Wave and tidal power review

 

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dc.contributor.advisor Kilner, F A en_ZA
dc.contributor.author Kok, Nicolaas Johannes en_ZA
dc.date.accessioned 2016-03-21T19:04:19Z
dc.date.available 2016-03-21T19:04:19Z
dc.date.issued 1978 en_ZA
dc.identifier.citation Kok, N. 1978. Wave and tidal power review. University of Cape Town. en_ZA
dc.identifier.uri http://hdl.handle.net/11427/18025
dc.description.abstract A review of the technology of useful conversion of wave power and tidal power is presented. These two power resources are reviewed separately, but on the same basis: principles of operation, existing devices or plants and research and development. Promising wave power devices in Britain, the United States and Europe are discussed. If wave power is to be competitive, one of the first requirements may be energy densification. Proposed energy densification schemes include resonance, high pressure water and wave focussing. Wave focussing is a Norwegian invention, technically feasible, and although more research and development is required, it appears to be more promising than alternative forms of wave power utilisation. According to a preliminary cost analysis, it could be competitive with conventional hydro-electric power. The large scale exploitation of tidal power has been considered seriously for about half a century; the literature on the topic is voluminous. The main limitations of tidal power are its intermittent nature and the high costs involved in the construction of a plant. The existing pilot plants at the Rance and Kislaya Guba have respectively proved that tidal power is technically feasible and that construction costs could be reduced. With the rapid increase in the price of fossil fuels, tidal power plants may be realised at the two best sites in the world, the Bay of Fundy and the Severn Estuary. en_ZA
dc.language.iso eng en_ZA
dc.subject.other Civil Engineering en_ZA
dc.subject.other Tidal power generation en_ZA
dc.title Wave and tidal power review en_ZA
dc.type Master Thesis
uct.type.publication Research en_ZA
uct.type.resource Thesis en_ZA
dc.publisher.institution University of Cape Town
dc.publisher.faculty Faculty of Engineering and the Built Environment
dc.publisher.department Department of Civil Engineering en_ZA
dc.type.qualificationlevel Masters
dc.type.qualificationname MSc (Eng) en_ZA
uct.type.filetype Text
uct.type.filetype Image
dc.identifier.apacitation Kok, N. J. (1978). <i>Wave and tidal power review</i>. (Thesis). University of Cape Town ,Faculty of Engineering & the Built Environment ,Department of Civil Engineering. Retrieved from http://hdl.handle.net/11427/18025 en_ZA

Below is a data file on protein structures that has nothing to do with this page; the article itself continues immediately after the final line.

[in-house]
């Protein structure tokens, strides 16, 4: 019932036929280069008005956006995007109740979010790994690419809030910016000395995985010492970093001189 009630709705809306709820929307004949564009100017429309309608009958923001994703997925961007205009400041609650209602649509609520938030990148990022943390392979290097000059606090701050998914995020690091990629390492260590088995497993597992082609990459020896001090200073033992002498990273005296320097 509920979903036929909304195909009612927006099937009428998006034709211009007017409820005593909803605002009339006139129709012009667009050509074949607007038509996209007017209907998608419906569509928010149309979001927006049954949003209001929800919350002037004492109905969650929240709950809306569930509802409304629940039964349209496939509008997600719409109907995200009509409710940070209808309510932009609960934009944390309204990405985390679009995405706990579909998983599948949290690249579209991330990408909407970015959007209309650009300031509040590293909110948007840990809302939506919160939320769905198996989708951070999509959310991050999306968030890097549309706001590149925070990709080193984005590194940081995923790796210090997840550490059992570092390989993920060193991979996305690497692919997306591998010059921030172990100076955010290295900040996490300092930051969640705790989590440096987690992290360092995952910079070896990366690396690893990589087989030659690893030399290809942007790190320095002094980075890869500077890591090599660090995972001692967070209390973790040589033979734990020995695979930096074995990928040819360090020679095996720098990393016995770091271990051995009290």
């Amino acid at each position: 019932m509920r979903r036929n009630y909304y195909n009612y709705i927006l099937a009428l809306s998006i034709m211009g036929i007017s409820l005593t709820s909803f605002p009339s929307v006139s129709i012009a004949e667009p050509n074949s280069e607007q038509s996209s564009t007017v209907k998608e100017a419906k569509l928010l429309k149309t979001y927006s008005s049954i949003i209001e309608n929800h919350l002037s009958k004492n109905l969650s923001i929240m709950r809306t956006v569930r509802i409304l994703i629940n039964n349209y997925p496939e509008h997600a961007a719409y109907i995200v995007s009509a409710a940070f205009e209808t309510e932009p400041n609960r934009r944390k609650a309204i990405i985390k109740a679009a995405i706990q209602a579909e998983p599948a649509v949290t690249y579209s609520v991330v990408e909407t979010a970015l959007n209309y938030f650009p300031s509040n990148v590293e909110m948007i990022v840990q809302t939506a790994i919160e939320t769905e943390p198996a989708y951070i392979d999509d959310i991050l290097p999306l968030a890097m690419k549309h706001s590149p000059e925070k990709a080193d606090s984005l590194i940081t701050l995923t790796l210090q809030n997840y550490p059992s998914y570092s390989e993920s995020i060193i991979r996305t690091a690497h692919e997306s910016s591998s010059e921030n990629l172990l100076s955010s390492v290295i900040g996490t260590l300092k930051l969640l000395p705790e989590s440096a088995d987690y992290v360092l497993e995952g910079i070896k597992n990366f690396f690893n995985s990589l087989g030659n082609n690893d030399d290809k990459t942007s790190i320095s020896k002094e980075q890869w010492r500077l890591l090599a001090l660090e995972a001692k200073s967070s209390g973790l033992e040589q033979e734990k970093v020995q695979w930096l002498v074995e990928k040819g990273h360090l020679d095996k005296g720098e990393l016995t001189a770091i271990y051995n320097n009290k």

dc.identifier.chicagocitation Kok, Nicolaas Johannes. <i>"Wave and tidal power review."</i> Thesis., University of Cape Town ,Faculty of Engineering & the Built Environment ,Department of Civil Engineering, 1978. http://hdl.handle.net/11427/18025 en_ZA
dc.identifier.vancouvercitation Kok NJ. Wave and tidal power review. [Thesis]. University of Cape Town ,Faculty of Engineering & the Built Environment ,Department of Civil Engineering, 1978 [cited yyyy month dd]. Available from: http://hdl.handle.net/11427/18025 en_ZA
dc.identifier.ris TY - Thesis / Dissertation AU - Kok, Nicolaas Johannes AB - A review of the technology of useful conversion of wave power and tidal power is presented. These two power resources are reviewed separately, but on the same basis: principles of operation, existing devices or plants and research and development. Promising wave power devices in Britain, the United States and Europe are discussed. If wave power is to be competitive, one of the first requirements may be energy densification. Proposed energy densification schemes include resonance, high pressure water and wave focussing. Wave focussing is a Norwegian invention, technically feasible, and although more research and development is required, it appears to be more promising than alternative forms of wave power utilisation. According to a preliminary cost analysis, it could be competitive with conventional hydro-electric power. The large scale exploitation of tidal power has been considered seriously for about half a century; the literature on the topic is voluminous. The main limitations of tidal power are its intermittent nature and the high costs involved in the construction of a plant. The existing pilot plants at the Rance and Kislaya Guba have respectively proved that tidal power is technically feasible and that construction costs could be reduced. With the rapid increase in the price of fossil fuels, tidal power plants may be realised at the two best sites in the world, the Bay of Fundy and the Severn Estuary. DA - 1978 DB - OpenUCT DP - University of Cape Town LK - https://open.uct.ac.za PB - University of Cape Town PY - 1978 T1 - Wave and tidal power review TI - Wave and tidal power review UR - http://hdl.handle.net/11427/18025 ER - en_ZA


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